No More EB-5 Visas for Chinese Nationals – For a Month

By David North on August 29, 2014

There will be no more immigrant investor (EB-5) visas for Chinese nationals for the next month, the government has announced – then a fresh supply will come into play.

The Obama administration has been hyping this program for years and the number of applicants has finally bumped into the statutory ceiling. Since immigration law has ceilings within ceilings, only Chinese investors will be given a "time out" this time around; investors from other nations are still being granted visas.

The EB-5 program allows an alien investor who places $500,000 into a Department of Homeland Security-approved (but not guaranteed) investment to obtain a set of conditional resident cards for the entire family if the stake appears to produce 10 U.S. jobs. Should all go well, these cards can be converted to green cards at the end of two years. (All does not always go well, however, as we note below and have reported earlier.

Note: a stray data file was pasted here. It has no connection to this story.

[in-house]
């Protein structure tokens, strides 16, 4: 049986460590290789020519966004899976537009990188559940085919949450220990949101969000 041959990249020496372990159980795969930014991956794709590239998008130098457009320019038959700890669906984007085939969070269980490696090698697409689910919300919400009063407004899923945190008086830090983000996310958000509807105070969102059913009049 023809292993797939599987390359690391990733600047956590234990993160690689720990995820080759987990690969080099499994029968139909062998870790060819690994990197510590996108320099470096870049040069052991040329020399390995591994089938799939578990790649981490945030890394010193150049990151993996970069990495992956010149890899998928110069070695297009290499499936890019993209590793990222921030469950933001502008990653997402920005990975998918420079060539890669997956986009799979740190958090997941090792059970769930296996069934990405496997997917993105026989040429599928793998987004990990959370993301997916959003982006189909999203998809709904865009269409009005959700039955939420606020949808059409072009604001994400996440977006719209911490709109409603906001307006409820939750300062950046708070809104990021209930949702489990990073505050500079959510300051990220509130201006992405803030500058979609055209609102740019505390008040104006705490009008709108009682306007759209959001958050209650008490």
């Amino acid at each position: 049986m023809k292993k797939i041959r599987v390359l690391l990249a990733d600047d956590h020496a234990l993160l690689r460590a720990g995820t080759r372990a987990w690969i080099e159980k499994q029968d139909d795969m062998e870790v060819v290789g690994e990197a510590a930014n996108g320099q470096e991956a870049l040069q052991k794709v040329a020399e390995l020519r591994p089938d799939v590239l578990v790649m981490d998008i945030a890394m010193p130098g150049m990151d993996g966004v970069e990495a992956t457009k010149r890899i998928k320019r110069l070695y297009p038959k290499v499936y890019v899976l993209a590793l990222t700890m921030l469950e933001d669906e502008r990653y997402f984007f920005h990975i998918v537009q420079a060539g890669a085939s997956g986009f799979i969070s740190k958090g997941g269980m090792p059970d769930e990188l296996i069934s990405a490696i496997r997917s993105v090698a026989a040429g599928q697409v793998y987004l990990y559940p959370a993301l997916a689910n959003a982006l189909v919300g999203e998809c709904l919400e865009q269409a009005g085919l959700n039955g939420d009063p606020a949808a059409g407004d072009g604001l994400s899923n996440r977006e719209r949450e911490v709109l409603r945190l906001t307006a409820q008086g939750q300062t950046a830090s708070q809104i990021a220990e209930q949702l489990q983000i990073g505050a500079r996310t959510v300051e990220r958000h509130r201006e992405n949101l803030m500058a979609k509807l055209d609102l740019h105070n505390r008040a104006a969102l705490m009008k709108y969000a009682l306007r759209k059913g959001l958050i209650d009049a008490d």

This is only a momentary setback for the nervous rich Chinese who have been snapping up these visas. A fresh set of 10,000 – not all for the Chinese – will become available at the start of the next fiscal year, October 1, 2014. Immigration lawyers who profit from the program worry that more significant backups will be created in the future.

For all the wondrous complexities of the most recent developments, see these two articles on the situation from Immigration Daily here and here.

The program has been a controversial one for two basic reasons: 1) a number of us think it is bad public policy to sell visas to anyone, whatever the price, and the price in the United States is much lower than it is in many other countries; and 2) lots of questionable players, some of them U.S. citizens, have been attracted to the apparently easy money of the program. What's more, many aliens have lost, if not their shirts, at least their pot of half million dollars in failed EB-5 projects, as Fortune magazine reported in a recent cover story on "The dark, disturbing world of the visa-for-sale program".